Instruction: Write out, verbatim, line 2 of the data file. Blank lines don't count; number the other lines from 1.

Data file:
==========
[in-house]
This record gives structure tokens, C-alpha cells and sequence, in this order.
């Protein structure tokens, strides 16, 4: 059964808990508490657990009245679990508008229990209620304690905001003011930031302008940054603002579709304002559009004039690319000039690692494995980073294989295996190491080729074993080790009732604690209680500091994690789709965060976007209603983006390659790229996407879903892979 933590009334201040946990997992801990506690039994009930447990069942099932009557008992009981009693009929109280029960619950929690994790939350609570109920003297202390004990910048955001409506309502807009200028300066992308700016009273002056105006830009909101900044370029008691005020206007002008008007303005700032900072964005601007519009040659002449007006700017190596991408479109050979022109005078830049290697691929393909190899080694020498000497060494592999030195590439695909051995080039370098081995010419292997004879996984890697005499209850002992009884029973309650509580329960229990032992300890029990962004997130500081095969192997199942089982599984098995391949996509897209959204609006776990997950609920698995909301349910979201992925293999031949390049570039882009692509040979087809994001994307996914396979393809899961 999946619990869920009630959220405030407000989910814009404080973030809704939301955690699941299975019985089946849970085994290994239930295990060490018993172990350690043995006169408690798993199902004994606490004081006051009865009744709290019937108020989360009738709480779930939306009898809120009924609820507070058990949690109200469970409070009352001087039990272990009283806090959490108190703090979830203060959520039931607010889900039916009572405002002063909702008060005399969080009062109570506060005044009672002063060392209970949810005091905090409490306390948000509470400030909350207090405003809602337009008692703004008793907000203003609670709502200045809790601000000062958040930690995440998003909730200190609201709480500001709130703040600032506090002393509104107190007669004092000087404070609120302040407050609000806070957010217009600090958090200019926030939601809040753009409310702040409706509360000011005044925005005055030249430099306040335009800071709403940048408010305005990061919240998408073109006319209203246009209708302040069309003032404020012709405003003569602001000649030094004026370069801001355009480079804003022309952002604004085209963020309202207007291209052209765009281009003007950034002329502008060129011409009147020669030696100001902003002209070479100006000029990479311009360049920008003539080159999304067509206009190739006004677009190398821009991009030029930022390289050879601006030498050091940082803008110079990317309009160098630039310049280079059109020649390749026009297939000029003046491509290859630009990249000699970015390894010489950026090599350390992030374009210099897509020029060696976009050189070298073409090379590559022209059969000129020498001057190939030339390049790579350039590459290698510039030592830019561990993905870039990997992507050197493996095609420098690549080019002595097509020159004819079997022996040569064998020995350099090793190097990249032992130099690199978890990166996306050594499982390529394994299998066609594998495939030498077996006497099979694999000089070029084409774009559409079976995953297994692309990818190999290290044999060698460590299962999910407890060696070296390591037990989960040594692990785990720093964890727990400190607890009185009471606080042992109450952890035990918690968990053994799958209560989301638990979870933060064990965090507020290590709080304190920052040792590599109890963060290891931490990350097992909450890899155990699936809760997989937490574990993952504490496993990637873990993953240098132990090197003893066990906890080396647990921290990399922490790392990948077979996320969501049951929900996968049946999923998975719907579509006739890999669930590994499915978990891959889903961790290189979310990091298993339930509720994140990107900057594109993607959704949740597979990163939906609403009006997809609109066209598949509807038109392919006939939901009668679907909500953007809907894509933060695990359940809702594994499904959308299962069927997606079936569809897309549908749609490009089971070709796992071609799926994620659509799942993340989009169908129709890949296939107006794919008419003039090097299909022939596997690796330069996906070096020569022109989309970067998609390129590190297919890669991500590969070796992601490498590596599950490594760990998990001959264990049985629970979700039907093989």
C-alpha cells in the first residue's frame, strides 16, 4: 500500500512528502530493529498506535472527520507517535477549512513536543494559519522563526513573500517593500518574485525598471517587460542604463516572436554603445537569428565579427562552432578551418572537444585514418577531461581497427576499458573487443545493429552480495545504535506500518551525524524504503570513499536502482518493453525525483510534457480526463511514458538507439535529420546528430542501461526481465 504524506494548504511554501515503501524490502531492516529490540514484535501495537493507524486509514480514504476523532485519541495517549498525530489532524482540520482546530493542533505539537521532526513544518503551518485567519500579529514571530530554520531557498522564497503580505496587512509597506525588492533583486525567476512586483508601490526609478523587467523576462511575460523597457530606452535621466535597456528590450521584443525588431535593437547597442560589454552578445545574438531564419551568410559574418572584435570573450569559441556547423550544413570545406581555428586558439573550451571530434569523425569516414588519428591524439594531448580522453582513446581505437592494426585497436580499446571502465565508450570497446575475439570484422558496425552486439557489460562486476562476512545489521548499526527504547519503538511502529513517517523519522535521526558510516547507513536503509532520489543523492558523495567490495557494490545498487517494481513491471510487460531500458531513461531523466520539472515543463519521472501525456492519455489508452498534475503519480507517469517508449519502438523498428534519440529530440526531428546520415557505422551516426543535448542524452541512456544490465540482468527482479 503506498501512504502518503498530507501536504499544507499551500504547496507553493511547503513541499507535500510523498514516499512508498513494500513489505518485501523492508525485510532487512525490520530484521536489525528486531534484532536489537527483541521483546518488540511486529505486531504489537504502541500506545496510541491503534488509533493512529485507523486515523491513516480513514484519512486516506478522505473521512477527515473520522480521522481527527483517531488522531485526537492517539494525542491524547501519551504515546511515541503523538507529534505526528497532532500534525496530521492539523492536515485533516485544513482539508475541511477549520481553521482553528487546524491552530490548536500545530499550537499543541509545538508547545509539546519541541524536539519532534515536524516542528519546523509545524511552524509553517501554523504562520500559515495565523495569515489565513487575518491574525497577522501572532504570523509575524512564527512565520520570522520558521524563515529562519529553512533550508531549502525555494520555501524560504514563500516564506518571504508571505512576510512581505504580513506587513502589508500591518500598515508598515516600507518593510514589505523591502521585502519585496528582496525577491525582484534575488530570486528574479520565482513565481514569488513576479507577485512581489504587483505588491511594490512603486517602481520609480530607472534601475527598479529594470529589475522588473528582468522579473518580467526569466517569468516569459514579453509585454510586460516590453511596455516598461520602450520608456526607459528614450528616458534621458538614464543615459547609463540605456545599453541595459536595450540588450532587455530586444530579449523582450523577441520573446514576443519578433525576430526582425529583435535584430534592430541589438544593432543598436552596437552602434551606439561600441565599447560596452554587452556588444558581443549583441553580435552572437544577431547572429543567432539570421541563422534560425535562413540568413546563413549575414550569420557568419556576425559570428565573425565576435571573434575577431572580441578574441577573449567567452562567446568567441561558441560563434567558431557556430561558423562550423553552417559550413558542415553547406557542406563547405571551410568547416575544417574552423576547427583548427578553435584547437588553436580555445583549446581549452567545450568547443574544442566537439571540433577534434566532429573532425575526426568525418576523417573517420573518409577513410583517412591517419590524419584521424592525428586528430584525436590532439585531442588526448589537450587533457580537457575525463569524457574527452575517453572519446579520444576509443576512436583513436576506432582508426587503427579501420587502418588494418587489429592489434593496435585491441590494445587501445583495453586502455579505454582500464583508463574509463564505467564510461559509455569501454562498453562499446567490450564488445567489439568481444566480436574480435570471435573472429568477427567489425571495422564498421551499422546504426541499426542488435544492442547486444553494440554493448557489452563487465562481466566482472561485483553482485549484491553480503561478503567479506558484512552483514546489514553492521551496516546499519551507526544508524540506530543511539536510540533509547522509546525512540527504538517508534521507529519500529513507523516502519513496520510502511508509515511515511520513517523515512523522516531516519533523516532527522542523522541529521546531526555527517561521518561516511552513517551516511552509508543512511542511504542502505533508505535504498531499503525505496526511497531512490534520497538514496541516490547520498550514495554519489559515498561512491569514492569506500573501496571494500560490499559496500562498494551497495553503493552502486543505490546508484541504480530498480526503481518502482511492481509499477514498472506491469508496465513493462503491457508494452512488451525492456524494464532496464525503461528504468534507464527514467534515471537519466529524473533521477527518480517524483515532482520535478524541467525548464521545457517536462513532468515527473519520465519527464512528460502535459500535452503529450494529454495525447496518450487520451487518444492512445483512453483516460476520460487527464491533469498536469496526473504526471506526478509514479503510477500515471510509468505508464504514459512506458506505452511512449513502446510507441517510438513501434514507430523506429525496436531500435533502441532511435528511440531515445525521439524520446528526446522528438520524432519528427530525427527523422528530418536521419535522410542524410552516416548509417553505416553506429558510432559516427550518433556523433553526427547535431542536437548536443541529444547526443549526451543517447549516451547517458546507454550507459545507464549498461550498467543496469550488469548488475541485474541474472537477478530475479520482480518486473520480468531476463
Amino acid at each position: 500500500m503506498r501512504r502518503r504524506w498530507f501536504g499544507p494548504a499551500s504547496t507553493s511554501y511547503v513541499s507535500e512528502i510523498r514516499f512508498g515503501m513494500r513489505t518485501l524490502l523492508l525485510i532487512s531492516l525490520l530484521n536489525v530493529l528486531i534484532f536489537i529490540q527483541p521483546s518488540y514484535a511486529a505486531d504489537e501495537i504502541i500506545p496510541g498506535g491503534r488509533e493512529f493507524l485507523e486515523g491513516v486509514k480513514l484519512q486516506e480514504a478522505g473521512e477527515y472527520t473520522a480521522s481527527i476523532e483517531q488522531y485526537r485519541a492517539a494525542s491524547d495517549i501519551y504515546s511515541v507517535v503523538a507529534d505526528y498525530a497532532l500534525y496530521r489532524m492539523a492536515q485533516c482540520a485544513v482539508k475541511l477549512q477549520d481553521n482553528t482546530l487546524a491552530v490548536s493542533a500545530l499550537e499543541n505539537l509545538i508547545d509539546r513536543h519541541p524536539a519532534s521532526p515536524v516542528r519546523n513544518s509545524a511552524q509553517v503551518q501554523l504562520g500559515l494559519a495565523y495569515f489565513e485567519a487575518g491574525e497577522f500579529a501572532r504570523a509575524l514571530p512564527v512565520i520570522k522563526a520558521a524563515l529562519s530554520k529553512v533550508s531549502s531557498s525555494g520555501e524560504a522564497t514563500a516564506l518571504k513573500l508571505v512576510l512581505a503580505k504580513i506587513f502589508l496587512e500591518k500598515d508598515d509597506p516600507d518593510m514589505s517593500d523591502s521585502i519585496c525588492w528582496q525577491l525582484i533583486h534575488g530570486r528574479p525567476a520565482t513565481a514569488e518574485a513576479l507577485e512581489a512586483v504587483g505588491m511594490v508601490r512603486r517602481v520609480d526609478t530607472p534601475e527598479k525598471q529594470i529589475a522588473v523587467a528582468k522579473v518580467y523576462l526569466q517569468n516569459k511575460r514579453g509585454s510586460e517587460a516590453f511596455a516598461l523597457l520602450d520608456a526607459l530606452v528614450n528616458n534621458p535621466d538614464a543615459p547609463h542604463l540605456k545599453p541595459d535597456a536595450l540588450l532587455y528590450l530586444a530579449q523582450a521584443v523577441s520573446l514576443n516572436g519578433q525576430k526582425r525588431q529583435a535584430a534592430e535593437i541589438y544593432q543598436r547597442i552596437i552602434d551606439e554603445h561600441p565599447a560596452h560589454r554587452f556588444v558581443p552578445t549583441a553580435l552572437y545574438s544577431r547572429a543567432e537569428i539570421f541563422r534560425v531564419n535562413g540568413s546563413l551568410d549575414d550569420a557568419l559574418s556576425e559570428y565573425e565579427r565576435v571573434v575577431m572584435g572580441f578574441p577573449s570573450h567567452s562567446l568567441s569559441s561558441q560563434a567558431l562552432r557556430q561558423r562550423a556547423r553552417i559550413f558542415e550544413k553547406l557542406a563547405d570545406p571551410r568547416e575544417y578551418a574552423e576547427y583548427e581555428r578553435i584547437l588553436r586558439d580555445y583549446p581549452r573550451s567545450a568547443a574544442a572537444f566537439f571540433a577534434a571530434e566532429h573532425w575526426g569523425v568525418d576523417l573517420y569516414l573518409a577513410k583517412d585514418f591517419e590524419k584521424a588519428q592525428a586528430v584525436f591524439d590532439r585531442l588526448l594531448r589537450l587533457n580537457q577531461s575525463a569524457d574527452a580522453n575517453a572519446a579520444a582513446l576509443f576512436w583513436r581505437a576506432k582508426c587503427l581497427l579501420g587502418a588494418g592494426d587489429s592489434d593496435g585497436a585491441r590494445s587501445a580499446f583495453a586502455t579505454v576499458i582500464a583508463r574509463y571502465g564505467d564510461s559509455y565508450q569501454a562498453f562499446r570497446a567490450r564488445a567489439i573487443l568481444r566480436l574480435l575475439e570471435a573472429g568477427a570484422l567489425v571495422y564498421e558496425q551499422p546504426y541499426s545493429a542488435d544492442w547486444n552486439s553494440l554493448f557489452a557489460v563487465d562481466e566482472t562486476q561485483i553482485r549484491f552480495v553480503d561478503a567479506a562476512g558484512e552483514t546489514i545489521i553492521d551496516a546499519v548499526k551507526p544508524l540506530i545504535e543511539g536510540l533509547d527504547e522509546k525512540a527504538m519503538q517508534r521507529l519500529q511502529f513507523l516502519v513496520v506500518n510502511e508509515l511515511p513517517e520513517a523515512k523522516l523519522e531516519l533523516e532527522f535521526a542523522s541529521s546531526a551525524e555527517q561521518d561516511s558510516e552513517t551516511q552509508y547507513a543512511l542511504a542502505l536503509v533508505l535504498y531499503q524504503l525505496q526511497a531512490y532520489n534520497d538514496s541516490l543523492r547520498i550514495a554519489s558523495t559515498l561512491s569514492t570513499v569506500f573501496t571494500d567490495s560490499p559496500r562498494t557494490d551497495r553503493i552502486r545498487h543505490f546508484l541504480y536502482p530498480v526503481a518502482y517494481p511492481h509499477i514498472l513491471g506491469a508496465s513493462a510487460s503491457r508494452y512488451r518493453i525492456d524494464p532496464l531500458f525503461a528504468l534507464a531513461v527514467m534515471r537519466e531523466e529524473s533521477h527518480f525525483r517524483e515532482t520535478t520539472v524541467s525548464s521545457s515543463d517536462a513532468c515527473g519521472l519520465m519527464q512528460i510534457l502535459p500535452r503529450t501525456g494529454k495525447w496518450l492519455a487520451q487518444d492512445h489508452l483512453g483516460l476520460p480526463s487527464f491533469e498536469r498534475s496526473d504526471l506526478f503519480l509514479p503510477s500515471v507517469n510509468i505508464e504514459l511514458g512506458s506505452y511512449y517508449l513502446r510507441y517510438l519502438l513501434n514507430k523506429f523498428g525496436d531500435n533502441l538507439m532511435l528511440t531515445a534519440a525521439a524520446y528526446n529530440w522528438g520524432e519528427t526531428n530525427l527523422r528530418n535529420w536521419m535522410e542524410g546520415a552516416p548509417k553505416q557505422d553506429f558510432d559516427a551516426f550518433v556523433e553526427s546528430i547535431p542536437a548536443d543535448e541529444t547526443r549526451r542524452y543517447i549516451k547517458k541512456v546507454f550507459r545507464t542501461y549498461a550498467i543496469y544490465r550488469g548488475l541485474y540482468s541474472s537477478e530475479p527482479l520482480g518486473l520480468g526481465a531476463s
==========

This record gives structure tokens, C-alpha cells and sequence, in this order.